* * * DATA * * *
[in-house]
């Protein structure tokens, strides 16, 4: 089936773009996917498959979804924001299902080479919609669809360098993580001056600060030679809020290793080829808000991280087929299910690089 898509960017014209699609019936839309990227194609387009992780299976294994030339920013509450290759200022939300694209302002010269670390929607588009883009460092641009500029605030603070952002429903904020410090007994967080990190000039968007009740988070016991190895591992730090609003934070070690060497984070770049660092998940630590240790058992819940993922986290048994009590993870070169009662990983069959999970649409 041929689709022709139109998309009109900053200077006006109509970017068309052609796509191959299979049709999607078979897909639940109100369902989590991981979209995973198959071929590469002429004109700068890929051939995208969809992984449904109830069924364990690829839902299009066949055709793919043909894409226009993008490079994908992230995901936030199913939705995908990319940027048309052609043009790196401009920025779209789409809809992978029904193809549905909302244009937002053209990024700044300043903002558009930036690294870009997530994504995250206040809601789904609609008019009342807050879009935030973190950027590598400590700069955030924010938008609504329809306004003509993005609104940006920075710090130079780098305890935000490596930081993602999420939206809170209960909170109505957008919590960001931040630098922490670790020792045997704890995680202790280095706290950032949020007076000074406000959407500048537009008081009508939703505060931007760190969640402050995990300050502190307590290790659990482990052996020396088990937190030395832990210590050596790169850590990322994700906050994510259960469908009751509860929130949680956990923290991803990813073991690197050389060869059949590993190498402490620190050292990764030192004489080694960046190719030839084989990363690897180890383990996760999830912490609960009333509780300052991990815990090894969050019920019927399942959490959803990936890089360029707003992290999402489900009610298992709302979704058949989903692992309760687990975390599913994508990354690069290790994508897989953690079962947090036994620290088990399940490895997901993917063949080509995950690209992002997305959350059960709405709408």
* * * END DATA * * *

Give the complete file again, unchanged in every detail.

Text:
[in-house]
């Protein structure tokens, strides 16, 4: 089936773009996917498959979804924001299902080479919609669809360098993580001056600060030679809020290793080829808000991280087929299910690089 898509960017014209699609019936839309990227194609387009992780299976294994030339920013509450290759200022939300694209302002010269670390929607588009883009460092641009500029605030603070952002429903904020410090007994967080990190000039968007009740988070016991190895591992730090609003934070070690060497984070770049660092998940630590240790058992819940993922986290048994009590993870070169009662990983069959999970649409 041929689709022709139109998309009109900053200077006006109509970017068309052609796509191959299979049709999607078979897909639940109100369902989590991981979209995973198959071929590469002429004109700068890929051939995208969809992984449904109830069924364990690829839902299009066949055709793919043909894409226009993008490079994908992230995901936030199913939705995908990319940027048309052609043009790196401009920025779209789409809809992978029904193809549905909302244009937002053209990024700044300043903002558009930036690294870009997530994504995250206040809601789904609609008019009342807050879009935030973190950027590598400590700069955030924010938008609504329809306004003509993005609104940006920075710090130079780098305890935000490596930081993602999420939206809170209960909170109505957008919590960001931040630098922490670790020792045997704890995680202790280095706290950032949020007076000074406000959407500048537009008081009508939703505060931007760190969640402050995990300050502190307590290790659990482990052996020396088990937190030395832990210590050596790169850590990322994700906050994510259960469908009751509860929130949680956990923290991803990813073991690197050389060869059949590993190498402490620190050292990764030192004489080694960046190719030839084989990363690897180890383990996760999830912490609960009333509780300052991990815990090894969050019920019927399942959490959803990936890089360029707003992290999402489900009610298992709302979704058949989903692992309760687990975390599913994508990354690069290790994508897989953690079962947090036994620290088990399940490895997901993917063949080509995950690209992002997305959350059960709405709408």